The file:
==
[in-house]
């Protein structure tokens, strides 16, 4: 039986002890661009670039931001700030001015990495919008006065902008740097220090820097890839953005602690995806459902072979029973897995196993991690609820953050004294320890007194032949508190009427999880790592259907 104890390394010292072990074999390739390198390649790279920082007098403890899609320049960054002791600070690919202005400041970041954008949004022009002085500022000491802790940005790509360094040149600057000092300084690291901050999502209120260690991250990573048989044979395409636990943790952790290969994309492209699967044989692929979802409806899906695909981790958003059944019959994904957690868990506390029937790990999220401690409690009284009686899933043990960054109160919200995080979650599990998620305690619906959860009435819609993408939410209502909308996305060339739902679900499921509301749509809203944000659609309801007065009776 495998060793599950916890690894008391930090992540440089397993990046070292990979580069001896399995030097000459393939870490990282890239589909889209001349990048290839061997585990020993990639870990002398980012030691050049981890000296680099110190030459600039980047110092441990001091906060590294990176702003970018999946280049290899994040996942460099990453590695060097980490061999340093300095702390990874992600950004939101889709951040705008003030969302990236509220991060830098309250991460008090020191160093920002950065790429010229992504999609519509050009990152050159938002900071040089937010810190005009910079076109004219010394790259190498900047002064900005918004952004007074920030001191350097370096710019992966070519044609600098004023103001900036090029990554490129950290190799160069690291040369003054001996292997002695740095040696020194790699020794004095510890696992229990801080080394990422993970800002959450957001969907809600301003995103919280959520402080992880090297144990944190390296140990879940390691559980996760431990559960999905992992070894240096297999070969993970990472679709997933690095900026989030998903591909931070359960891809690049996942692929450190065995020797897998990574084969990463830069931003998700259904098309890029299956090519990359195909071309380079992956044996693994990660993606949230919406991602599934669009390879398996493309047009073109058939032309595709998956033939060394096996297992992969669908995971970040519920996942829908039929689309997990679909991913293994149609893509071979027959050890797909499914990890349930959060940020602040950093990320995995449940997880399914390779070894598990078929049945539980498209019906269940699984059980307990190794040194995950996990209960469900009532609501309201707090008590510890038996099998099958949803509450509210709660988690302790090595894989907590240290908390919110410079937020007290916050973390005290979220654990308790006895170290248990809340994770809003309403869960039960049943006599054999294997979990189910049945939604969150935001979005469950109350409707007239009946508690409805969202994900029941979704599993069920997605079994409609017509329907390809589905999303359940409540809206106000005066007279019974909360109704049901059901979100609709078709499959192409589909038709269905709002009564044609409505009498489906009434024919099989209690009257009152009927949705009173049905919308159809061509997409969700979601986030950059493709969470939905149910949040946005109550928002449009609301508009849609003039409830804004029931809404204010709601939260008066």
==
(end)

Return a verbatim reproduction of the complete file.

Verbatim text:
[in-house]
């Protein structure tokens, strides 16, 4: 039986002890661009670039931001700030001015990495919008006065902008740097220090820097890839953005602690995806459902072979029973897995196993991690609820953050004294320890007194032949508190009427999880790592259907 104890390394010292072990074999390739390198390649790279920082007098403890899609320049960054002791600070690919202005400041970041954008949004022009002085500022000491802790940005790509360094040149600057000092300084690291901050999502209120260690991250990573048989044979395409636990943790952790290969994309492209699967044989692929979802409806899906695909981790958003059944019959994904957690868990506390029937790990999220401690409690009284009686899933043990960054109160919200995080979650599990998620305690619906959860009435819609993408939410209502909308996305060339739902679900499921509301749509809203944000659609309801007065009776 495998060793599950916890690894008391930090992540440089397993990046070292990979580069001896399995030097000459393939870490990282890239589909889209001349990048290839061997585990020993990639870990002398980012030691050049981890000296680099110190030459600039980047110092441990001091906060590294990176702003970018999946280049290899994040996942460099990453590695060097980490061999340093300095702390990874992600950004939101889709951040705008003030969302990236509220991060830098309250991460008090020191160093920002950065790429010229992504999609519509050009990152050159938002900071040089937010810190005009910079076109004219010394790259190498900047002064900005918004952004007074920030001191350097370096710019992966070519044609600098004023103001900036090029990554490129950290190799160069690291040369003054001996292997002695740095040696020194790699020794004095510890696992229990801080080394990422993970800002959450957001969907809600301003995103919280959520402080992880090297144990944190390296140990879940390691559980996760431990559960999905992992070894240096297999070969993970990472679709997933690095900026989030998903591909931070359960891809690049996942692929450190065995020797897998990574084969990463830069931003998700259904098309890029299956090519990359195909071309380079992956044996693994990660993606949230919406991602599934669009390879398996493309047009073109058939032309595709998956033939060394096996297992992969669908995971970040519920996942829908039929689309997990679909991913293994149609893509071979027959050890797909499914990890349930959060940020602040950093990320995995449940997880399914390779070894598990078929049945539980498209019906269940699984059980307990190794040194995950996990209960469900009532609501309201707090008590510890038996099998099958949803509450509210709660988690302790090595894989907590240290908390919110410079937020007290916050973390005290979220654990308790006895170290248990809340994770809003309403869960039960049943006599054999294997979990189910049945939604969150935001979005469950109350409707007239009946508690409805969202994900029941979704599993069920997605079994409609017509329907390809589905999303359940409540809206106000005066007279019974909360109704049901059901979100609709078709499959192409589909038709269905709002009564044609409505009498489906009434024919099989209690009257009152009927949705009173049905919308159809061509997409969700979601986030950059493709969470939905149910949040946005109550928002449009609301508009849609003039409830804004029931809404204010709601939260008066």